Operating as the minority in my Courier News, Home News Tribune and Daily Record newsroom, I am not a sports fan. I probably couldn’t name 10 professional athletes, I have never had a proclivity toward a certain team and I’ve been hopelessly bored at every game I have ever been to.
For this reason, my co-workers were confused when I told them that I was taking a weekend trip to Baltimore, which is widely known for its long and storied sporting history.
Was I heading to Camden Yards, they wanted to know? Were the Ravens going to be home? Would I be checking out any sports museums?
All of this talk made me nervous. Would there be enough for a nonsports fan to do in a city where one co-worker drove over four hours there and back in a single day to see an Orioles game?
Luckily for a nonsports fan like me, Baltimore has a lot more to it than a few games.
Baltimore is a hub of American history, and it is also the site of the Star-Spangled Banner Flag House, which was the home and business place of Mary Pickersgill, who sewed the garrison flag Francis Scott Key witnessed flying over Fort McHenry that inspired him to write our national anthem.
Check out the house, which was built in 1793, from Tuesday through Saturday from 10 a.m. to 4 p.m. and hop on a self-guided tour for $8.
According to the belief of some, Carminantonio Iannaccone, owner of Baltimore’s Piedigrotta Bakery, is the inventor of tiramisu, making it a must visit for those with a sweet tooth. Iannacone said that while he was living in Treviso, Italy, in 1969, he opened a restaurant, also called Piedigrotta, and created a dessert based on the “everyday flavors of the region” — coffee, mascarpone, eggs, Marsala and ladyfinger cookies.
Piedigrotta, which is open Tuesday through Saturday from 7 a.m. to 8 p.m. and Sundays until 6 p.m., started business in 2002 in Baltimore’s Little Italy and remains a popular stopping point for dessert lovers visiting the city.
If you’re looking to get a taste of the wilderness while still staying in the city, then head to the National Aquarium, which features a living collection of more than 20,000 fish, birds, amphibians, reptiles and marine mammals living in award-winning habitats, along with periodic talks and shows held throughout the day.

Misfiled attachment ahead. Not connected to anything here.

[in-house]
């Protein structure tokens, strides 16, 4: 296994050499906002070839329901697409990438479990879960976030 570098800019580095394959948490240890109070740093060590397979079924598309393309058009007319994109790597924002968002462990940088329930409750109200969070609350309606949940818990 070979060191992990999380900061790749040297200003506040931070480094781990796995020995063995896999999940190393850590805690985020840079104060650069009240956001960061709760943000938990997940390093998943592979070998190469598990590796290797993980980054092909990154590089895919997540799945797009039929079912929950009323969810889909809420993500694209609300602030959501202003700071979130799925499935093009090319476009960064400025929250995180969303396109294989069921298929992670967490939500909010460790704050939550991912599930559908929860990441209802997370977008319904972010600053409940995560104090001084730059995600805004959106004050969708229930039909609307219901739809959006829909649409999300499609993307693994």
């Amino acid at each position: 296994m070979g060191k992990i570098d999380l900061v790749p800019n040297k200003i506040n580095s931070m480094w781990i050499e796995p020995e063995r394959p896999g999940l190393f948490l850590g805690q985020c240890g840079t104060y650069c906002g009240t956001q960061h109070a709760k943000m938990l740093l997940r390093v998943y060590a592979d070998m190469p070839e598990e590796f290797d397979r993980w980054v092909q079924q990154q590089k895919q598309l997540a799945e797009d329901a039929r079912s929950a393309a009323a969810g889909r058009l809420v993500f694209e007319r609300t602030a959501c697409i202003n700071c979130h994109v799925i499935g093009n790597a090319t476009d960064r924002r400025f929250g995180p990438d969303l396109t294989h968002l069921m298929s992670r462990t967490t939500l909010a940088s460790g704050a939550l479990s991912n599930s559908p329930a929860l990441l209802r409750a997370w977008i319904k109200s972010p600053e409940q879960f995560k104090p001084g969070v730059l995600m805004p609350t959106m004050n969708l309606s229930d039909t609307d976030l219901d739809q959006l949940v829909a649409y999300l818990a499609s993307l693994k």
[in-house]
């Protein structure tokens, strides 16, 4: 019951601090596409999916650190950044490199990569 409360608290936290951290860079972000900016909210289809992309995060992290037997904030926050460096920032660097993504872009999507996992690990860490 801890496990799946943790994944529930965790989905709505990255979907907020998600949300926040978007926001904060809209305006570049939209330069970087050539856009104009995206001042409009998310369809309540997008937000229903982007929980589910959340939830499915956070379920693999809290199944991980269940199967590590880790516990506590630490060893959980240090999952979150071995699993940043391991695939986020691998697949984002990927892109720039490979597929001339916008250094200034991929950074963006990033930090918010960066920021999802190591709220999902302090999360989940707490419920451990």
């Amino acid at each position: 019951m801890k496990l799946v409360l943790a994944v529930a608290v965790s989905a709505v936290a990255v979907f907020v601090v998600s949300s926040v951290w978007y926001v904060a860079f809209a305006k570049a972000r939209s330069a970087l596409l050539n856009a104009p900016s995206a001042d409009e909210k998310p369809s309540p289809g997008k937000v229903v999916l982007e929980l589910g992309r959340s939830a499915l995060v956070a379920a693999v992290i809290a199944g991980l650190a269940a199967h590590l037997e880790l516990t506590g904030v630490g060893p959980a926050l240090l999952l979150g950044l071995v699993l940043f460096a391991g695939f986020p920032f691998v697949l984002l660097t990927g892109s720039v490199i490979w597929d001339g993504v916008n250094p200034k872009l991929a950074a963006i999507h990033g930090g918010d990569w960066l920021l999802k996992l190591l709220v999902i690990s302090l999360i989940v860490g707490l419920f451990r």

Through October, the Aquarium is open from 9 a.m. to 4 p.m. Monday through Thursday, 9 a.m. to 8 p.m. on Friday and 9 a.m. to 5 p.m. on weekends, but hours change seasonally. Adult tickets cost about $40 a person and reservations are recommended.
The largest city in Maryland is crazy about Edgar Allan Poe, who called Baltimore home at both the beginning and end of his life. Besides countless restaurants, bars and trinkets adorning the city featuring Poe’s likeness, including Annabel Lee Tavern, which celebrates the author with a kitschy flair, fans can visit his home and museum in the city.
The National Historic Landmark, which is open from 11 a.m. to 4 p.m. on the weekends from May 23 through Dec. 27, costs $5 and features a self-guided tour that takes visitors through the celebrated writer’s home. They can also head to his grave site at the Westminster Hall and Burying Ground in the city.
The city districts that cater to tourists, such as the Inner Harbor, Fell’s Point and Little Italy, are very walkable areas, but there is also a much more interesting way to get around — the Baltimore Water Taxi. Even if you’re more than happy to wander, grab an $8 single ride ticket or a $14 all-day pass to travel to 13 stops on the Water Taxi’s trail to get a different view of the surrounding area.
Plus, just as they have been doing for the past 35 years, the Water Taxi employs locals who can give you the insight that you need on what to do, where to stay and where to eat during your visit.
Baltimore may be known for its sports, but it’s got a lot more under its baseball cap — including American history, a famous horror author, lots of sea animals, a trip around the Harbor and the world’s first tiramisu.